Convergent toasts pure-play developer model

Convergent is helping its customers cut costs using storage. Pic: Convergent.

Convergent is helping its customers cut costs using storage. Pic: Convergent.

By Jason Deign

New York, USA-based Convergent Energy and Power is seeing the fruits of sticking to a pure-play developer model after building a 75MW, 200MWh project pipeline.

Johannes Rittershausen, Convergent’s CEO, told Energy Storage Report that behind this pipeline of projects in operation, being built or under contract there was “hundreds of megawatts … of deals we’re working on.”

Even though the company is currently focused on just two countries, the USA and Canada, its business has been doubling every year for the last couple of years.

In the next couple of years, said Rittershausen, “I could easily see a scenario where we could do better than that. We can barely keep up. It’s a great market to be in.”

The most recent addition to Convergent’s portfolio is the 7MW, 7MWh Sault Ste Marie plant in Ontario, Canada, being built to store wind and solar energy under a three-year contract with the Independent Electricity System Operator (IESO). 

GE lithium-ion battery systems

The project, first announced in May 2015, uses GE lithium-ion battery systems and is expected to complete by April and be online by May, Northern Ontario Business reported.

Sault is one of two projects Convergent is building for the Ontario IESO. In April last year the developer signed an agreement to install a 5MW, six-minute Temporal Power flywheel system for frequency response.

Elsewhere, Convergent last year bagged a deal for 35MW and 140MWh of storage in Southern California Edison’s Preferred Resources Pilot solicitation.

The project, due online in 2019, will provide peak shaving and grid balancing in the Orange County region affected by the loss of generating capacity caused by the shutdown of California’s San Onofre nuclear plant in 2013.

Other Convergent wins include a 500kW, 3MWh battery for transmission and distribution network upgrade deferral in Central Maine Power’s service territory and a 10 MW, 40MWh hybrid-zinc battery system for Pacific Gas and Electric. 

A project developer and operator

Part of Convergent’s success lies in acting as a project developer and operator without ties to any particular technology or energy storage system vendor, Rittershausen said. “We are technology neutral,” he commented.

“We have projects now with everything from a six-minute flywheel all the way through to a six-hour lead-acid battery. Whatever the customer is looking for, we will develop.”

Convergent not only works with different storage system suppliers, such as Temporal Power for flywheels or Eos Energy Storage for hybrid zinc batteries, but also different integrators, from GE to Lockheed Martin.

Being supplier agnostic allows Convergent to pick whichever system and integrator can offer the best return for a given project environment.

The company also benefits from creating assets that reduce costs for its customers while at the same time delivering long-term returns for Convergent. 

“They’re buying a financed product”

“What’s brilliant for our customers is there is no ROI,” said Rittershausen. “They’re not putting any capital up. They’re buying a financed product. It’s about them paying us USD$100,000 to avoid $200,000.”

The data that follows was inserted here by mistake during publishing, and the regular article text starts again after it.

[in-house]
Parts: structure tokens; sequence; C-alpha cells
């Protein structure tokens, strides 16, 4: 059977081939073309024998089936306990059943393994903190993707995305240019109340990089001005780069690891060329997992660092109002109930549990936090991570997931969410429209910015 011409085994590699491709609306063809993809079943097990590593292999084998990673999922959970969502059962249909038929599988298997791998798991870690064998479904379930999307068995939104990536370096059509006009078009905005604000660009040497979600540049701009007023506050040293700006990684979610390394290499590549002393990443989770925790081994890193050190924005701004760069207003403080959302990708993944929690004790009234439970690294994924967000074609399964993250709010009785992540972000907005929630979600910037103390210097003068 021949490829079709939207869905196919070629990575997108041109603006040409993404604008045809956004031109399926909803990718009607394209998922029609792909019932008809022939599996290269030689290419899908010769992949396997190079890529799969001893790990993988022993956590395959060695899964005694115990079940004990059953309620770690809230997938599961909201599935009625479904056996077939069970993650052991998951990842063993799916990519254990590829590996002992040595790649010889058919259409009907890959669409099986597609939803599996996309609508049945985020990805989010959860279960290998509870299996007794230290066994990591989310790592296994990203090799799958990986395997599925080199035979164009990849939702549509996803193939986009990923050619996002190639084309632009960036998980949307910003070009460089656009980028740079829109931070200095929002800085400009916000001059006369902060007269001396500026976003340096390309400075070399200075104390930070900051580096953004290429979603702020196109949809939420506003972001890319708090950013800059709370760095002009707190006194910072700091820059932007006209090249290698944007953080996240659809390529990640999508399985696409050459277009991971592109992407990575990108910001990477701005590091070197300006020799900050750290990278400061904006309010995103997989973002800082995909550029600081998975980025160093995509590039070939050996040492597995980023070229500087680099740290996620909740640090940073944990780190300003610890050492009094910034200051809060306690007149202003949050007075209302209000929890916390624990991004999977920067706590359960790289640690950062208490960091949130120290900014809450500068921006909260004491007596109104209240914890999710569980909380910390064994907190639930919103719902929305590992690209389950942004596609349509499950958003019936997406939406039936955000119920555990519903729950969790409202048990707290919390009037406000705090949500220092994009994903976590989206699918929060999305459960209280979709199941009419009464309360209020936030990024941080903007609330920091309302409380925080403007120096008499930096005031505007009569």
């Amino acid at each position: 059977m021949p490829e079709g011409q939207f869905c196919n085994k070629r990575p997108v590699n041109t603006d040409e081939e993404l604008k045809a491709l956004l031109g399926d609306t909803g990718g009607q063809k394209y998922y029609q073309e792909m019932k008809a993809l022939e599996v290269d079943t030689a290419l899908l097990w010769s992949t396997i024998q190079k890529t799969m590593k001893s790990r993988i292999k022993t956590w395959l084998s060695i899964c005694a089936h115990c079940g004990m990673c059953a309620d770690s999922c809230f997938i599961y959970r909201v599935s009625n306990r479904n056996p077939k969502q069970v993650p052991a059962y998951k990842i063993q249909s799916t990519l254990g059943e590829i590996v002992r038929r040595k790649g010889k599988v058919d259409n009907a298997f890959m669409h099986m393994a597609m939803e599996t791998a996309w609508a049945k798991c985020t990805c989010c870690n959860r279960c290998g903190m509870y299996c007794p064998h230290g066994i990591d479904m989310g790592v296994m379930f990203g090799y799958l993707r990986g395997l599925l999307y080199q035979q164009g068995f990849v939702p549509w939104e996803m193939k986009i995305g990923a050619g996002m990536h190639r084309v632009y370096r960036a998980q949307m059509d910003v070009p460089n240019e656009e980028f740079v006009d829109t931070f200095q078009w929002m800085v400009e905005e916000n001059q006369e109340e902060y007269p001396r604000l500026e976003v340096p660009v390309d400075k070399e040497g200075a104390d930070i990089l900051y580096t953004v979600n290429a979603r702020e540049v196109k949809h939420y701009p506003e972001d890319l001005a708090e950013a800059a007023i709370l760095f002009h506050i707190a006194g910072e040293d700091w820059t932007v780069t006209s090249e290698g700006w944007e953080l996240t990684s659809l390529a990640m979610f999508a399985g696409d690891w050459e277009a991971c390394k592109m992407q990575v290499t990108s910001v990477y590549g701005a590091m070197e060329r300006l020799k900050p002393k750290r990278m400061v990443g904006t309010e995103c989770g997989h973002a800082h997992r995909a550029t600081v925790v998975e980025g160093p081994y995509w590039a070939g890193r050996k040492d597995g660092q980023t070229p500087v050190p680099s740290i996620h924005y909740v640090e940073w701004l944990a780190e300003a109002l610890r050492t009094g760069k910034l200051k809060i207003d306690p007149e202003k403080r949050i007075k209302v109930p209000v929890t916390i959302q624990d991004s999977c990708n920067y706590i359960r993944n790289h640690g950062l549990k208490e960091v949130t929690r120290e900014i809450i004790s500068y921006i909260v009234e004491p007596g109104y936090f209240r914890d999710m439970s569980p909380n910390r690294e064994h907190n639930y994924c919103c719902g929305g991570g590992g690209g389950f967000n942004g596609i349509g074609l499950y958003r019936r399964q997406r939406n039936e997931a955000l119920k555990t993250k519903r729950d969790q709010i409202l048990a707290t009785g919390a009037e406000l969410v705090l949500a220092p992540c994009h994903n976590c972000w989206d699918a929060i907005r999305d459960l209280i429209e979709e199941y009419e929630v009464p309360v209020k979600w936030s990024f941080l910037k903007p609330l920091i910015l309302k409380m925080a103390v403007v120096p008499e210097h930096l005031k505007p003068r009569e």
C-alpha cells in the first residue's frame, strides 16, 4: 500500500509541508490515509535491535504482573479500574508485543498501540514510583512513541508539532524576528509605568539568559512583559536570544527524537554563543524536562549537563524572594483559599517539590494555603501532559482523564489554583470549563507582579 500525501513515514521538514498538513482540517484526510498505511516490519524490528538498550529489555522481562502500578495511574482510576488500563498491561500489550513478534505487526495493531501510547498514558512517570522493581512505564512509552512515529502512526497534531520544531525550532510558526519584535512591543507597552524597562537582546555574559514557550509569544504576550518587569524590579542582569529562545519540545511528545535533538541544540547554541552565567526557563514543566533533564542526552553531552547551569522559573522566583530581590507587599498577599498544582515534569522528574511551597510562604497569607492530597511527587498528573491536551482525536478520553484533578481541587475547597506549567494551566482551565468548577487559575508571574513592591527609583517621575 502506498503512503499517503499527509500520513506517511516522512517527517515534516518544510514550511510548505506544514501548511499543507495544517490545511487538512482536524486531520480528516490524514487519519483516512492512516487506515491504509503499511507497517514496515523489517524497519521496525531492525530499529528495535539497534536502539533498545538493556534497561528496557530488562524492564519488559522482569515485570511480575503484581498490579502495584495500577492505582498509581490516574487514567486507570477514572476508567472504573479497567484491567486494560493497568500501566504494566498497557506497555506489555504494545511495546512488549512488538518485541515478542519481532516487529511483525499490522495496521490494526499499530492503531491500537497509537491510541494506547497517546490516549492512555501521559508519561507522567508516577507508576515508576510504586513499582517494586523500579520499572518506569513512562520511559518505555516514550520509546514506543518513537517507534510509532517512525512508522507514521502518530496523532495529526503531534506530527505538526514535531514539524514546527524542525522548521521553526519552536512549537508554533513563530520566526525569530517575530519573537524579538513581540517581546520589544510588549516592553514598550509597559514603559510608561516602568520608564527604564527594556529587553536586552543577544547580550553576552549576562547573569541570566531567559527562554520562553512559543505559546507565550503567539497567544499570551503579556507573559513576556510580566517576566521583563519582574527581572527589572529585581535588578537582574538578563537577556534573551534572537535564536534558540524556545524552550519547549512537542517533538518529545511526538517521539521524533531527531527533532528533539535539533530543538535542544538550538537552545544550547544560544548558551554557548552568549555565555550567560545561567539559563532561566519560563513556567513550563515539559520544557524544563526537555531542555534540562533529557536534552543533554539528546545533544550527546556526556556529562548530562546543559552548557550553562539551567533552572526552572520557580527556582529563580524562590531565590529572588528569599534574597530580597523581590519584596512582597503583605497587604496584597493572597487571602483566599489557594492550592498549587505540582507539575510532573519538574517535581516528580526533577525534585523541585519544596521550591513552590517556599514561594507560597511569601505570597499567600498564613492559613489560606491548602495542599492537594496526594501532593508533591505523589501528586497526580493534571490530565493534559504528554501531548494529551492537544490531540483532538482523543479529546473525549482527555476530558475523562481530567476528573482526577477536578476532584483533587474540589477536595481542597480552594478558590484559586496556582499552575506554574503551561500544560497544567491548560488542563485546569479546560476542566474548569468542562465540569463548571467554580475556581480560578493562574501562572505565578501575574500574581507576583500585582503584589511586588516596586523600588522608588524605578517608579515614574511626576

Rittershausen said being able to deliver 50% annual savings on current costs “is not unreasonable” for some customers.

As a minimum, Convergent’s projects had to offer between 10% and 20% savings for customers to be interested, he said.

The sustainable, low-risk, high-growth nature of Convergent’s business has helped attract a flock of investors in recent months.

Last October, US-based CJF Capital and Swiss investor SUSI Partners provided a groundbreaking non-recourse third-party project financing package for Convergent’s two Ontario projects. 

Contracted project pipeline worth $150m

The following month, Great Plains Energy affiliate GXP Investments came on board as a strategic investor, joining early shareholders Fisher Brothers and Ruby Ventures.

At that point, Convergent had a contracted project pipeline worth $150m, Rittershausen said in a press statement. Two strategic investors followed in December, by which point the pipeline had grown to $200m.

One of the new investors has not been named and the other was Statoil Energy Ventures, which acquired a minority shareholding for a double-digit million-dollar sum, Rittershausen said.

Perhaps significantly, Statoil’s interest in Convergent comes amid a rash of European investments into US energy storage companies.

In the last year, French utility Engie has bought OpTerra and Green Charge Networks, EDF has snapped up Groom Energy and Enel has acquired Demand Energy. 

No current plans for expansion

Rittershausen played down the idea that Statoil might see Convergent as a takeover target, although “obviously by virtue of being inside the tent they certainly have better access than any external party would,” he said.

Statoil could also in future help Convergent move into Europe, although here again Rittershausen said there were no current plans for expansion.

The multimillion-dollar cash injection from strategic investors was all about “capability growth,” Rittershausen stated, and “not just about money.”

Most of the money will go on scaling up the Convergent team, currently comprising 10 people, and covering bid development overheads.

The company expects to recruit at least two more project management experts in the coming months. “We needed money from equity contributions to finance the pipeline,” said Rittershausen.

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